As a Certified Lactation Counselor and Registered Dietitian, I often receive questions about how to increase milk supply. Typically the questions go something like this:
Which Mother’s milk tea should I drink to increase milk supply?
Have you heard about XYZ supplement that is going to increase milk supply?
Do you have a recipe for lactation cookies?
What foods should I eat to boost my increase milk supply?
My clients and friends are usually surprised when I tell them to forget about it. Forget about trying to find the perfect lactation cookie recipe, lactation tea, or milk-boosting foods. There is not nearly enough evidence to support these as methods to increase milk supply.
You guys know me by now. I keep things simple and make recommendations based off evidence.
Because of that, when it comes to increasing your milk supply, I always recommend going back to the number one, evidence-based, simple rule:
Supply and Demand.
To understand how to increase milk supply, you need to understand milk production. The most (oversimplified) explanation is this: when breastfeeding, the more often your breast is emptied of milk, the faster your body will produce more milk. So, the more that you breastfeed or remove milk by hand expression or pumping, the more often your body will get the signal to make more milk. Again – this is a totally oversimplified explanation. If you want to learn more about the stages of lactogenesis and details of milk production, check out this post on Milk Production on KellyMom.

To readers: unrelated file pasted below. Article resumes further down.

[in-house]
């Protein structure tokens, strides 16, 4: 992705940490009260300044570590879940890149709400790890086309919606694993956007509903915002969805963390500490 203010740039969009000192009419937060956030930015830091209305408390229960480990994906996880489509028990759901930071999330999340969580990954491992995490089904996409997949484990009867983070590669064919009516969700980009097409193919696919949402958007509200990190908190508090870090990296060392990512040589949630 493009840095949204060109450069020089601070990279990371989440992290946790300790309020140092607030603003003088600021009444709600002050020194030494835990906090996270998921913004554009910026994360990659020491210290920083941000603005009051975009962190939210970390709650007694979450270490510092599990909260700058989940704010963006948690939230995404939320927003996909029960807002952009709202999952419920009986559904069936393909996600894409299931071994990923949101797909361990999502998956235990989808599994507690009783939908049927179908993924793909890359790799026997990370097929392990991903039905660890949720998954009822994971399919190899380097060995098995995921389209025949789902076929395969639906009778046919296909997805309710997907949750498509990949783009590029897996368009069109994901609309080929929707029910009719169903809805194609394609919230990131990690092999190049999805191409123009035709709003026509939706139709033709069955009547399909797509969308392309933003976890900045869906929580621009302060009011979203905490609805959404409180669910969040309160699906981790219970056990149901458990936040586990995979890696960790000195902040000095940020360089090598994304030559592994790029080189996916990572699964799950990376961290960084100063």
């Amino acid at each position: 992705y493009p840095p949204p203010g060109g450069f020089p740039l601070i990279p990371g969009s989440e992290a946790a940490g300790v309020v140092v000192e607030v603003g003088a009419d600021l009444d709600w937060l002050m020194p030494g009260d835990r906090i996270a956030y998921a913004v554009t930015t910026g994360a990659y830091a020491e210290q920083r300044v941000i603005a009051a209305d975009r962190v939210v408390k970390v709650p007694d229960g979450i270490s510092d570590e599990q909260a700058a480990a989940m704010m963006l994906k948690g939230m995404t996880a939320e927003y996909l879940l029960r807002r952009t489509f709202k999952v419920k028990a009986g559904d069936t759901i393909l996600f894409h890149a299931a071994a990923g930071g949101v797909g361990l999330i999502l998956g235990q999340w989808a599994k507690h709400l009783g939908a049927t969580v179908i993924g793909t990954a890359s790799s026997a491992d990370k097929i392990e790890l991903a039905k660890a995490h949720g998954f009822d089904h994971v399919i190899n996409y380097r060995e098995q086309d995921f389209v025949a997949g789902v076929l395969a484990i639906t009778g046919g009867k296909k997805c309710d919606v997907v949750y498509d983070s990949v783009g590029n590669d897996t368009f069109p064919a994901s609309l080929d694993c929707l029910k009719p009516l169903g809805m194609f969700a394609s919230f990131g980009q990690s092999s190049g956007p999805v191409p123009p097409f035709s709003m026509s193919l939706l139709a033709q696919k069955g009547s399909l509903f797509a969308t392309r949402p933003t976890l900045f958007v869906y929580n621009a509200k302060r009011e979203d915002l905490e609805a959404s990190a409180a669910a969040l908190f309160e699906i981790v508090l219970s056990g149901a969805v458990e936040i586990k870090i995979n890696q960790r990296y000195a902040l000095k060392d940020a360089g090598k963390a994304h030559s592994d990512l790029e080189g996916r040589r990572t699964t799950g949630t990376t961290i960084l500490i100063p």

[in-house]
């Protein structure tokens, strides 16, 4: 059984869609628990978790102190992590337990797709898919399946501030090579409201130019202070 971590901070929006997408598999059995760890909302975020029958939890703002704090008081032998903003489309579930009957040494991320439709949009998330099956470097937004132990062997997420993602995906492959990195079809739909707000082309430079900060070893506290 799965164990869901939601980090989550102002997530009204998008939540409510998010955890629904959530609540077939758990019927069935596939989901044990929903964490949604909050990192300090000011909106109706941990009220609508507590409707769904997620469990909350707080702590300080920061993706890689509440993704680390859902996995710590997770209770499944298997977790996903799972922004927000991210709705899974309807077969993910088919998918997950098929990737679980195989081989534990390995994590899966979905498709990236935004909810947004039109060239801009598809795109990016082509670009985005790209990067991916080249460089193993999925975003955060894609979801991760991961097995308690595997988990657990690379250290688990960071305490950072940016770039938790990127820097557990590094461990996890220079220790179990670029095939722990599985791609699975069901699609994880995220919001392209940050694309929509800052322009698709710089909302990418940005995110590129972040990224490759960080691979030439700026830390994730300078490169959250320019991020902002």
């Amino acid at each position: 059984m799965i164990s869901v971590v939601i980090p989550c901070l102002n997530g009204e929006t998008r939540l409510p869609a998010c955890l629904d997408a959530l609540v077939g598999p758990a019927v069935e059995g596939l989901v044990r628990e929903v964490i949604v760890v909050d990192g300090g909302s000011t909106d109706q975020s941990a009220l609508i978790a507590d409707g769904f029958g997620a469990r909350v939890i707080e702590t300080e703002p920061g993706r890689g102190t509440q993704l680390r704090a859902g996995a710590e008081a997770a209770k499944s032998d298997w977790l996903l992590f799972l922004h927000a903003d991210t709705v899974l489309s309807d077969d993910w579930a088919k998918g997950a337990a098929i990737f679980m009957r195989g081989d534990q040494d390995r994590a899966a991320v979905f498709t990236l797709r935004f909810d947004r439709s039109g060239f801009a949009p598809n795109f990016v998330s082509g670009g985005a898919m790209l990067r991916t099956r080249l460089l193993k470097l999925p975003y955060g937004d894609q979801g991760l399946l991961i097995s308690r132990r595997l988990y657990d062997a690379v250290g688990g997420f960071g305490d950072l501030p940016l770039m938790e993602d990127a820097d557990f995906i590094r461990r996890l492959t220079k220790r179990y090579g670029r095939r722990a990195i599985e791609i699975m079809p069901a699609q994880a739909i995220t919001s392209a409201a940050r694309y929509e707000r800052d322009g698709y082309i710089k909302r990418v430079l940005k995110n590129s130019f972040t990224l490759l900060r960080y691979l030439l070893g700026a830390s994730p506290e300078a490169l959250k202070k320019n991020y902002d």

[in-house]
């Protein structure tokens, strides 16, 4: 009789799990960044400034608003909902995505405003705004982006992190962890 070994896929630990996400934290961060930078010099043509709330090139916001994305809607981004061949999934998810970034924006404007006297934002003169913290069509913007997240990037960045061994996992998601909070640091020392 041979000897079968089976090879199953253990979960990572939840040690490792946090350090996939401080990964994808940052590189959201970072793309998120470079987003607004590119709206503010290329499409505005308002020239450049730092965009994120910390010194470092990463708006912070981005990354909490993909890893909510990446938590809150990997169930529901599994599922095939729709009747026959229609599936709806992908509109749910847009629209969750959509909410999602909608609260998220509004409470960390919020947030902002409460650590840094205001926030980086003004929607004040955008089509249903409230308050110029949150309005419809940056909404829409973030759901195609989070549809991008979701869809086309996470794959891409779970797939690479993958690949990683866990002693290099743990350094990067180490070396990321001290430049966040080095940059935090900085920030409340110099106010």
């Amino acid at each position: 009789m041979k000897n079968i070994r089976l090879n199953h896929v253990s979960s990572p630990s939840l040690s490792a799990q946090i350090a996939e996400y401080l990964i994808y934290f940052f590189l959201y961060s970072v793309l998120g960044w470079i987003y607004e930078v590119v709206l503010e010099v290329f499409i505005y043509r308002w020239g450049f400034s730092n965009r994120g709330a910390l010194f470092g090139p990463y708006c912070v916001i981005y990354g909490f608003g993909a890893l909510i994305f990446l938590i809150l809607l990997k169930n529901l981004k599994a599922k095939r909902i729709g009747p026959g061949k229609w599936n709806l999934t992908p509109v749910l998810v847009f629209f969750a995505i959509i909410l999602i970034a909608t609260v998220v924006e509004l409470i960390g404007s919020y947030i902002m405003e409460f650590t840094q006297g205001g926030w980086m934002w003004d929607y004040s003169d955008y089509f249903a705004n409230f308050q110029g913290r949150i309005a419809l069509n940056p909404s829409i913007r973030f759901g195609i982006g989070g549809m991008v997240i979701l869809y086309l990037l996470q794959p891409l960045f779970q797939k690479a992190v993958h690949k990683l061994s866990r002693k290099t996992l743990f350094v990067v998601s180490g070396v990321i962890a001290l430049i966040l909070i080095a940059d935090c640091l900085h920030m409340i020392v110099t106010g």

Ways to Stimulate Milk Production and Increase Milk Supply:
- Exclusively breastfeed your baby on demand, as often as possible. Your body will respond best to baby at the breast instead of a pump. Whenever your baby is giving hunger cues or looking for comfort, breastfeed. Some moms like to try a “nursing vacation” for a couple days. Take a weekend and set yourself up somewhere comfy in your home with you and baby and just focus on resting, relaxing, enjoying your baby, and nursing as often as possible!
- Let baby empty both breasts at each feeding.
- Collect milk on one side by pumping one breast while baby is feeding off the other.
- Hand express prior to pumping
- If separated from baby, pump when baby would normally be feeding. For example, if you have a full-term baby that is in the NICU, pump to mimic the needs of that baby (10 or more times in 24 hours).
- Try pumping after infant is done feeding at breast.
- “Power pumping”: Pump for 5 minutes, pause, pump for 5 minutes, pause, pump for 5 minutes.
There’s a lot of ways you can put supply and demand into practice. The most important thing to remember if you want to increase milk supply is to breastfeed more often!
If you have specific questions and want to book a 30 minute virtual lactation consult, send me an email at firstname.lastname@example.org.
Let’s hang out!